• On March 6, in an investigation that is continuing, one individual pled guilty to a one- count information of conspiracy to misapply federal Pell Grant funds. The loss resulting from the conspiracy is approximately $1.4 million. The investigation revealed that employees of a trade school took part in a scheme that involved creating false documents for non-existent or non-eligible students. The school for which these individuals worked lost its eligibility to participate in the federal Guaranteed Student Loan program due to its high default rate.

  • Last year, we reported to you on a long and complex OIG investigation we conducted with several other law enforcement agencies. This investigation recently culminated in guilty verdicts by a Federal jury in White Plains, New York. Four defendants were found guilty in an 11-week trial of conspiracy, wire fraud and mail fraud in connection with the theft of millions of government dollars, including 11 million dollars in Pell Grants for ineligible persons. I am proud to announce that our agents received government-wide recognition from the President's Council on Integrity and Efficiency for their efforts on that successful investigation.


Let me turn now to the future. Our budget justification includes a description of the major initiatives we plan to undertake to support the continuous improvement in ED's programs and operations and to identify fraud and abuse. Our initiatives include a mix of improvement and deterrence activities focusing on systemic improvements, up-front assistance to ED in designing and improving its information systems, and identifying significant instances of non-compliance. For today, I would like to focus on three areas: management operations, the financial statement audits, and information technology work.

Reorganization to Intensify Focus on Management Operations

While we will continue our efforts on the activities mentioned above, I have decided to increase our attention on Department operations. We spend much of our Washington-based staff audit resources on the Department's financial statement audits and on information technology issues. Jobs involving the Department's day-to-day management operations must compete with others, particularly the financial and information technology work. Internal operations often don't rise to the top. To help change that, I am reorganizing the OIG to focus the activities of two new groups on Department operations. The first group, the Analysis and Inspections Services, is already operating. One of its major responsibilities will be to conduct quick management reviews that do not require a traditional audit. An example of this type of effort is one we just began where, at the Department's request, we are reviewing controls over the procurement of goods and certain services. This group will also be involved in reviewing the Department's performance in meeting the requirements under the Government Performance and Results Act.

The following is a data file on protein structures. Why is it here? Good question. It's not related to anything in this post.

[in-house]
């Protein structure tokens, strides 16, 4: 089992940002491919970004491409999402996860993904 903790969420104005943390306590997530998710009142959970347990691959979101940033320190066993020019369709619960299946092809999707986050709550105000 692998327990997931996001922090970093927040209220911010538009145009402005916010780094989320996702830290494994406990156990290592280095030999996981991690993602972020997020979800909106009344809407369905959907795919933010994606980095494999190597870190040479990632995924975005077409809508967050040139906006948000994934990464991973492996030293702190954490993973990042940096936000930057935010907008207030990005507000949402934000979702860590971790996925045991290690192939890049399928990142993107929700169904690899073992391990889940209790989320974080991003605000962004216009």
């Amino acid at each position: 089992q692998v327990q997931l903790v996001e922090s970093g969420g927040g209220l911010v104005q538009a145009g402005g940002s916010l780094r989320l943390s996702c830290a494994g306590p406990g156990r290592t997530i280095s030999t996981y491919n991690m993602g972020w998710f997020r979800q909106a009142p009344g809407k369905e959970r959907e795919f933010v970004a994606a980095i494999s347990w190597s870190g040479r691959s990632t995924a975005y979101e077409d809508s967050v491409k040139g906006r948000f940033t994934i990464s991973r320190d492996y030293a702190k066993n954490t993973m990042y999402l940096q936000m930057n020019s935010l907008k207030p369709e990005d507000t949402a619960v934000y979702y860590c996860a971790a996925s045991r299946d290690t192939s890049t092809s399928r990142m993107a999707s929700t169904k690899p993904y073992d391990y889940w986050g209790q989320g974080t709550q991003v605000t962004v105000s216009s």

The second group, which we are in the process of establishing, will be an internal audit staff. We will use that staff to audit the Department's management operations and to analyze problems that require the special expertise that auditors possess. Some examples of these efforts may be determining over or under payment of interest, identifying overpayments, following up on issues identified during the financial statement audits, and determining whether corrective actions from audit recommendations have actually been implemented.

Increased Contract Funds for Financial Statement Audit

The second area that I would like to mention today is the need for contract funds to supplement my staff. We will need the full contract amount of $1.575 million requested to complete the mandated financial statement audits, including the separate audit of SFA's financial statements. The legislation that created SFA also established a new requirement for OIG to provide a separate report on SFA's financial statements.